The Investigator

Image of The Investigator
Author(s): 
Release Date: 
April 12, 2022
Publisher/Imprint: 
G.P. Putnam's Sons
Pages: 
400
Reviewed by: 

One of the best things about John Sandford’s long-running Prey series is the growth of the characters readers have bonded with during the course of 30+ books. He’s created a successful spinoff series with one of these characters, Virgil Flowers, and is replicating success by following another familiar face in The Investigator.

Introduced as a child in 2003, Letty grows up through the Prey novels and is eventually adopted by the main character, Lucas Davenport, and his wife. The Investigator intersperses events from her childhood, especially when she first meets Lucas, to catch up readers who may be unfamiliar with her beginnings.

She is now a grown woman in her 20s, moving on to create her own life in Washington, D.C. There are frequent references to her father, which makes sense, as he is a big deal in the world she’s trying to break into, but he doesn’t actually appear in The Investigator, giving Letty room to shine on her own.

She is working for a senator and hasn’t found much to intrigue her in the capitol, but when she tries to turn in her resignation, the senator proposes an offer that will give her more freedom. Her first task is sniffing around some missing oil in West Texas.

Letty’s scenes are interspersed with those from viewpoints of the villains, giving the reader insight into their motivations, but leaving them in suspense for how the situation is going to resolve. The oil is being stolen by a group of extreme right wingers, who are planning to sell it on the black market and use the funds for an act of domestic terrorism, and Sandford does an admirable job exploring their backgrounds and fleshing them out as people and not just stereotypes.

One of the perks that comes with Letty’s new job is a carry permit—being raised around guns, she has an affinity for them and even describes herself as a gun nut. On a visit to a gun range, she meets ex-Army master sergeant John Kaiser, and quashes his doubts about her to impress him with her skill and poise. Though Kaiser starts out being a little antagonistic, Sandford turns him into a likable character, and a great foil for Letty.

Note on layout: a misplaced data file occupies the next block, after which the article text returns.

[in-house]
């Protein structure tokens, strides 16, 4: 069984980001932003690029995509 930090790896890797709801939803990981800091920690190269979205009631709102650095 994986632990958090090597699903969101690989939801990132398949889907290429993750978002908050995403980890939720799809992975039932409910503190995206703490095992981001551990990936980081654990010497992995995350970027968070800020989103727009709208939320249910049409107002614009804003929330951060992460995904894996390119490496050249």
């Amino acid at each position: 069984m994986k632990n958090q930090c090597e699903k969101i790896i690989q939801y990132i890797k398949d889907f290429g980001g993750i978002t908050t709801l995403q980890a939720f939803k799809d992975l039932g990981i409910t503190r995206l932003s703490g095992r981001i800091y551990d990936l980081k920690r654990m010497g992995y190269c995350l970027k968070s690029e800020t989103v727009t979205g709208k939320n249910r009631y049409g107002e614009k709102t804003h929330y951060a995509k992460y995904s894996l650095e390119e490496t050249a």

The two head for Texas, more concerned with where the money from the oil siphoning is going, rather than making a bust. Fairly early in their investigation, they’re proven correct that something bigger is going on when they find two bodies. Their situation only gets more dangerous from there, escalating to an emotional and surprising final.

Letty and Kaiser’s pairing is consistently one of the best parts of the book—he is open to learning from her, and Sandford makes it a point several times to give the reader a glimpse inside her mind as she considers just how valuable it is for her to get to learn from someone with the kind of experience that he has.

Though Letty seems like a little too much of a chip off the old block—she’s very similar to her adopted father (mostly by design, it seems)—she does seem to have room to become her own character in subsequent books. So much of Sandford’s characters’ personalities are formed through their experiences, and it’s safe to assume that Letty evolves beyond the stoic, smart and tough “daughter of Lucas Davenport.”

Some readers may not enjoy Letty’s personality as she can be dry and a bit abrasive, and there were times that it felt obvious that an older man was writing a younger female character, but her seeming coldness was very skillfully written to be surface level. She cares about people but doesn’t let that stand in the way of getting the job done.